From fiery electrocutions to sloppy beheadings, these botched executions ensured that the victims suffered until their final breaths.
The morality of capital punishment has been debated for centuries. Though the execution of criminals and dissidents dates back to ancient times, this practice has remained controversial for nearly all of human history. Botched executions are just one reason why.
Botched executions are defined as any that involve a break from protocol, unanticipated problems, or delays that cause unnecessary pain and suffering for the person being executed. Though it’s easy to imagine this being a problem centuries ago — particularly during medieval executions — it still happens in modern times and it’s much more common than you’d think.
From 1890 to 2010, it’s been estimated that 276 of the 8,776 executions that happened in the United States had problems. That’s a little over 3 percent. These issues can include anything from an inmate catching on fire in the electric chair to agonizingly long lethal injections that drag on for hours.
These nine cases chronicle some of the most horrifically botched executions from history and illustrate the pain of each and every inmate who assumed that being executed was as bad as things could get. To add insult to grave injury, some of these prisoners weren’t even actually guilty.
The Agonizing Electrocution Of 14-Year-Old George Stinney Jr.
In 1944, a 14-year-old Black boy named George Stinney Jr. was accused of murdering two white girls in South Carolina. An all-white jury took just 10 minutes to find him guilty, despite the lack of any physical evidence that pointed to him. Stinney was soon sentenced to death in an electric chair.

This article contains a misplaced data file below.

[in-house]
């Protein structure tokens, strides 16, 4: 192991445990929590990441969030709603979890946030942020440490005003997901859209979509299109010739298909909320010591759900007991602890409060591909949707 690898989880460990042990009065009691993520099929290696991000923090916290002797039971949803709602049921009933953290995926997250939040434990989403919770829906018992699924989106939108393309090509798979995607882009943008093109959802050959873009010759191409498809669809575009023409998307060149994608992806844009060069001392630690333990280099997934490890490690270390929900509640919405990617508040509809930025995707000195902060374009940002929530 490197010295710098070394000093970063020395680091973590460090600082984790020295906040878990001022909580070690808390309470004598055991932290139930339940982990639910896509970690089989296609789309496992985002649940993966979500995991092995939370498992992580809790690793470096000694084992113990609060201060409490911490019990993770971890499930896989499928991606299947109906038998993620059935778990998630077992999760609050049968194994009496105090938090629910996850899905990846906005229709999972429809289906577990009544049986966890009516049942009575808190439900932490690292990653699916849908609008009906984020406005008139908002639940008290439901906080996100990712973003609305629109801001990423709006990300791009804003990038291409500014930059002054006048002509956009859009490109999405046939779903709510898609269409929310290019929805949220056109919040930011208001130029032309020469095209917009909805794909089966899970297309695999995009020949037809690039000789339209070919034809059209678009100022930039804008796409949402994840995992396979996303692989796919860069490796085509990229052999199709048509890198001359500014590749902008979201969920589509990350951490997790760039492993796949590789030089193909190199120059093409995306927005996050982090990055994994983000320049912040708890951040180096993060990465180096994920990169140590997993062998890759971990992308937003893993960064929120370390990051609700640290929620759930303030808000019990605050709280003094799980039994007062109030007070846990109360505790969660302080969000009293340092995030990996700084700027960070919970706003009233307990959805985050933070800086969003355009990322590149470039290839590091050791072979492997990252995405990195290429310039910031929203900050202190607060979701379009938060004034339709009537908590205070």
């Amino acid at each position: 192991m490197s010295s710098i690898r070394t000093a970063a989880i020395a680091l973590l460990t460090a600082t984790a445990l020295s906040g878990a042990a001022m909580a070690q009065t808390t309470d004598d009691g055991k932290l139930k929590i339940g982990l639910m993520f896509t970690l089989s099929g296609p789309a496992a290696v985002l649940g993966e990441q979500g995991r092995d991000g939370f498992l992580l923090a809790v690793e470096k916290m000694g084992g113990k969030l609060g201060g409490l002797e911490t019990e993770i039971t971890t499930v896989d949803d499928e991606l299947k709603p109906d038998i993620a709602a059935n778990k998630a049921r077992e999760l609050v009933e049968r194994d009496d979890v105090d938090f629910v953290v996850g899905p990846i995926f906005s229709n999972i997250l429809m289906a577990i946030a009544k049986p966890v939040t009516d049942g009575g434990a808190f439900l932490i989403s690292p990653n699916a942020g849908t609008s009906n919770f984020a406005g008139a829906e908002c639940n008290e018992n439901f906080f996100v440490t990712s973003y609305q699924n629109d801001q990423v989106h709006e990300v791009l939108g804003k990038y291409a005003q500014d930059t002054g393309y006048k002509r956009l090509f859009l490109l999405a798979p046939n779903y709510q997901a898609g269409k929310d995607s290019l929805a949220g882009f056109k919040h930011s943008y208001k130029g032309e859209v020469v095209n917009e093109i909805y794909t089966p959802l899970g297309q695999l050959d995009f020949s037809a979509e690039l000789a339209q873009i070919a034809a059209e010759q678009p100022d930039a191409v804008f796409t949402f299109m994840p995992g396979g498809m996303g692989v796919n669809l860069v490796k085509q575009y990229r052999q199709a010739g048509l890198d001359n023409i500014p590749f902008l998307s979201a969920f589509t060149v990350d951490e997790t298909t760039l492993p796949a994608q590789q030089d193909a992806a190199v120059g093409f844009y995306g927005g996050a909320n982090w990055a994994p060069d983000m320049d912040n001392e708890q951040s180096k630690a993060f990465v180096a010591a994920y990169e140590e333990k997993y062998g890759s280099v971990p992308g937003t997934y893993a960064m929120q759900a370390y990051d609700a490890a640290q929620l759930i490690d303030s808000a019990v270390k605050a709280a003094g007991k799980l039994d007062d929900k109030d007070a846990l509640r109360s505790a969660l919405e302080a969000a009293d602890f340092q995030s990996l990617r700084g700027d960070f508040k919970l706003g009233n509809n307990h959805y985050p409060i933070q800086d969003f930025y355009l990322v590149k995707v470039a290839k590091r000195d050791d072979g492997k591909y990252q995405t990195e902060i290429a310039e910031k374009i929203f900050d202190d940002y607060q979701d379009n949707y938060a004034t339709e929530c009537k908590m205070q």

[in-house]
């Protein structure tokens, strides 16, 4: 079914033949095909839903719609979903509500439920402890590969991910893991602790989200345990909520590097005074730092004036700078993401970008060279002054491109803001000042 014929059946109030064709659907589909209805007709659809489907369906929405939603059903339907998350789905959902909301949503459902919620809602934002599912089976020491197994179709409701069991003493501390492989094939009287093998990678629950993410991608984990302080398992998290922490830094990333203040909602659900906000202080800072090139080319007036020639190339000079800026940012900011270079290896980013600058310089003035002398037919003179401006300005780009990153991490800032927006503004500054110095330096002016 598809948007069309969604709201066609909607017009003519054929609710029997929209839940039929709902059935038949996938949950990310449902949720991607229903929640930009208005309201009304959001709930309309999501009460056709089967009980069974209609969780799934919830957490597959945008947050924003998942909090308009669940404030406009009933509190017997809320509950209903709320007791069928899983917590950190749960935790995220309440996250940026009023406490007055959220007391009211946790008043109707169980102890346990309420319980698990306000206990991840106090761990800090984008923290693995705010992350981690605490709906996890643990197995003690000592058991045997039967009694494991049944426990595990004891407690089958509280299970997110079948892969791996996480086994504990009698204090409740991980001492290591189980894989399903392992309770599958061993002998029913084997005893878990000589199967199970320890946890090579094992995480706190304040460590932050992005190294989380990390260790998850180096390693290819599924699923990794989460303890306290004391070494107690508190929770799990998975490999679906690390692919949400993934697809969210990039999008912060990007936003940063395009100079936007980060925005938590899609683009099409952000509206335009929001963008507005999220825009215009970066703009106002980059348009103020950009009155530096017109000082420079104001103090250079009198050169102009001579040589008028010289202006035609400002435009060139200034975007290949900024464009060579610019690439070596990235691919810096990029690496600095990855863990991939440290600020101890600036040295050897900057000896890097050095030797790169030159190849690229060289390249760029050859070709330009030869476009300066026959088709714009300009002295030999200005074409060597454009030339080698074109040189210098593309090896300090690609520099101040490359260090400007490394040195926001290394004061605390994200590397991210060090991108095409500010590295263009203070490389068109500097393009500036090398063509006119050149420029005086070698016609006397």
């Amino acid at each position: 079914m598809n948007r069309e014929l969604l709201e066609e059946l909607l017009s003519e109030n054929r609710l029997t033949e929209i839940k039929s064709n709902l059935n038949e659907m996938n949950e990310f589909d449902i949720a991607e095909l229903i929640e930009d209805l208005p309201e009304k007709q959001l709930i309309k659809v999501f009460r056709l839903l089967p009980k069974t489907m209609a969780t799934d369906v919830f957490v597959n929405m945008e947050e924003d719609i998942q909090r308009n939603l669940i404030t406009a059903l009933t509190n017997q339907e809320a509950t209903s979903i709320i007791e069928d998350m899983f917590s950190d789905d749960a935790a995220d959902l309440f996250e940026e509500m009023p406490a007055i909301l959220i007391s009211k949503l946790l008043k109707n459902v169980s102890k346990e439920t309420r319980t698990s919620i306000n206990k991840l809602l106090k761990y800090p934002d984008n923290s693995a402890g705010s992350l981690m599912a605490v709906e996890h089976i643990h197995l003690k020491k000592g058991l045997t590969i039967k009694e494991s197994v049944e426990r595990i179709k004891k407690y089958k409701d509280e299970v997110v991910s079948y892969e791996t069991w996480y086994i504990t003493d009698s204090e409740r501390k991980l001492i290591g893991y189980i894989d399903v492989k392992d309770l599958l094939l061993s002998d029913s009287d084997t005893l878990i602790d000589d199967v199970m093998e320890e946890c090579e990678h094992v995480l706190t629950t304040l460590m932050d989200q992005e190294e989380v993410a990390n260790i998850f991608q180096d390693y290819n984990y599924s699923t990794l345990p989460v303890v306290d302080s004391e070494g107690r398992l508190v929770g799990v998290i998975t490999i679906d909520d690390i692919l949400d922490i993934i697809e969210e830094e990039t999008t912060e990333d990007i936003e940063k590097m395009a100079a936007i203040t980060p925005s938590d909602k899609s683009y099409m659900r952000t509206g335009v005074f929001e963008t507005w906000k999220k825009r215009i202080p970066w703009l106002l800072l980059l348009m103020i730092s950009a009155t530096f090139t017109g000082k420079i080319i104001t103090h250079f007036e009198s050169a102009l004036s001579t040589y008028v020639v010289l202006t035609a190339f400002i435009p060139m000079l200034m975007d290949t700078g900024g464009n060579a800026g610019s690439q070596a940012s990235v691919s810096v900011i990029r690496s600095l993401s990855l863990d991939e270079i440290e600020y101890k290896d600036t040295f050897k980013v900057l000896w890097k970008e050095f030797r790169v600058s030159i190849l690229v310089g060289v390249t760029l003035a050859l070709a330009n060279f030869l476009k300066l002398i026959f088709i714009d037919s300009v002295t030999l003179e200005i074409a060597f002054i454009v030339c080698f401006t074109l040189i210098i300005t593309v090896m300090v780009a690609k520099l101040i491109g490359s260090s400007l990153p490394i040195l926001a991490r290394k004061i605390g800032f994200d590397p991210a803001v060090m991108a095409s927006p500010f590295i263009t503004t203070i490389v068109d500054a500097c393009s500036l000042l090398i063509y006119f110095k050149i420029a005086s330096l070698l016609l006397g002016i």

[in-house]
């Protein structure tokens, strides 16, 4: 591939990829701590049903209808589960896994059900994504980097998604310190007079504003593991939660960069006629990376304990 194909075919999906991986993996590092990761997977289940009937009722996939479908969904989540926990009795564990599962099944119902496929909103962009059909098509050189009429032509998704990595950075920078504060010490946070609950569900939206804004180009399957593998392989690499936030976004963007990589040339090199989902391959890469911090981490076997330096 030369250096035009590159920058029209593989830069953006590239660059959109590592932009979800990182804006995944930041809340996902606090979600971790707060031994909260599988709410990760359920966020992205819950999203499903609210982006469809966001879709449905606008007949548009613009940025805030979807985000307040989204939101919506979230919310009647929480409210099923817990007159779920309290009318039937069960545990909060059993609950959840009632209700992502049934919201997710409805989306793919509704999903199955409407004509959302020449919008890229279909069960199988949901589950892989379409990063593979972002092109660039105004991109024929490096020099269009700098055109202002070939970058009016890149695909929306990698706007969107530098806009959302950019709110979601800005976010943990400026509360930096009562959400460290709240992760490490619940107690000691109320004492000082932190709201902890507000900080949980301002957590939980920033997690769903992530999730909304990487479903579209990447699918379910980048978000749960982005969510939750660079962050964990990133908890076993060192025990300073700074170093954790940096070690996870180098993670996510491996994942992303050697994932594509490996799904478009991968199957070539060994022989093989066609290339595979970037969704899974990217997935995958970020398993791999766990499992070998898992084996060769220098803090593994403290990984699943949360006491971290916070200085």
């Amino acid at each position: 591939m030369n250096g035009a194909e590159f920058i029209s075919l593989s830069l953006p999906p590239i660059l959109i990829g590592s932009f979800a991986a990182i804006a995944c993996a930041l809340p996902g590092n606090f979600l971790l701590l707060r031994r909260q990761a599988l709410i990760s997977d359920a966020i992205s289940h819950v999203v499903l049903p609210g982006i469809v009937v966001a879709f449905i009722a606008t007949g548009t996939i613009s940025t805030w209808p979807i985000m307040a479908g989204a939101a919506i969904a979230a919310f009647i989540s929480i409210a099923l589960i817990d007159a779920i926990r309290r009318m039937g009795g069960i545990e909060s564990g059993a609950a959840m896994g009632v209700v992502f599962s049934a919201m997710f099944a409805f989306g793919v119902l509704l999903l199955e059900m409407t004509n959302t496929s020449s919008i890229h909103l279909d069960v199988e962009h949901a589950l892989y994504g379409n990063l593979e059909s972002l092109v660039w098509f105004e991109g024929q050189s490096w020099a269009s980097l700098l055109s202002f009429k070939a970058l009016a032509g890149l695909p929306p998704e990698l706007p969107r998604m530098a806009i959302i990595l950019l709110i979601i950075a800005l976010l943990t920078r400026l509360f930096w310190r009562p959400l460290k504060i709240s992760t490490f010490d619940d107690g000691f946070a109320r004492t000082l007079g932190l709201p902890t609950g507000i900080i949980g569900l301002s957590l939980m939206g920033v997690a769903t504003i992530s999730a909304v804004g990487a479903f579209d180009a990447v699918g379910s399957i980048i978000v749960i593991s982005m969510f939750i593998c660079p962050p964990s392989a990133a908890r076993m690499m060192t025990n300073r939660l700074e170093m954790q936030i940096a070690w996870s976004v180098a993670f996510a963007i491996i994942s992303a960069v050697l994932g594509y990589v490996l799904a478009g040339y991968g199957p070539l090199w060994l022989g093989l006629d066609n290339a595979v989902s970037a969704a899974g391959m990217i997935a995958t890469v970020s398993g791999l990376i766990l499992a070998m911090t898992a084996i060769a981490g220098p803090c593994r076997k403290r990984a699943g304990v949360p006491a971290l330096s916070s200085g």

Born on October 21, 1929, in Pinewood, South Carolina, Stinney had been raised in the segregated town of Alcolu. When the bodies of 11-year-old Betty Binnicker and 7-year-old Mary Thames were found in a ditch in March 1944, all eyes were on Stinney. He was believed to have been one of the last people to see the girls alive, and he was soon arrested.
Clarendon County authorities based their suspicions on a witness statement. Someone in town had apparently seen Stinney speak to the girls before they rode off on their bicycles, never to be seen again. That much was true, but there was no clear motive for him to violently murder them.
Still, police were convinced of his guilt. After they first handcuffed him, they interrogated him for hours without a single witness, parent, or attorney present. The cops then claimed that he had confessed to the killings — as revenge for one of the girls refusing to have sex with him.
An officer named H.S. Newman said that Stinney had led him to the murder weapon, a piece of iron that measured about 15 inches long. Authorities put Stinney on trial the following month. It lasted a mere two hours and saw the boy defended by a lawyer who did “little to nothing” to help him.
Stinney was sentenced to death on April 24, 1944. By the time he was executed that June, he weighed just 95 pounds. Dressed in a large prison uniform and seated in an adult-sized electric chair, Stinney was so small that he had to sit on a book. The state electrician struggled to fit an electrode to his leg. And the mask placed over his face was far too big.
The boy survived the first round of 2,400 volts, which caused his mask to slip off and expose his face — as well as his tears. It took two more jolts before he was dead. By the time it was over, the room reeked of burning flesh. Seventy years later in 2014, his conviction was thrown out when a South Carolina judge ruled that he had been denied due process.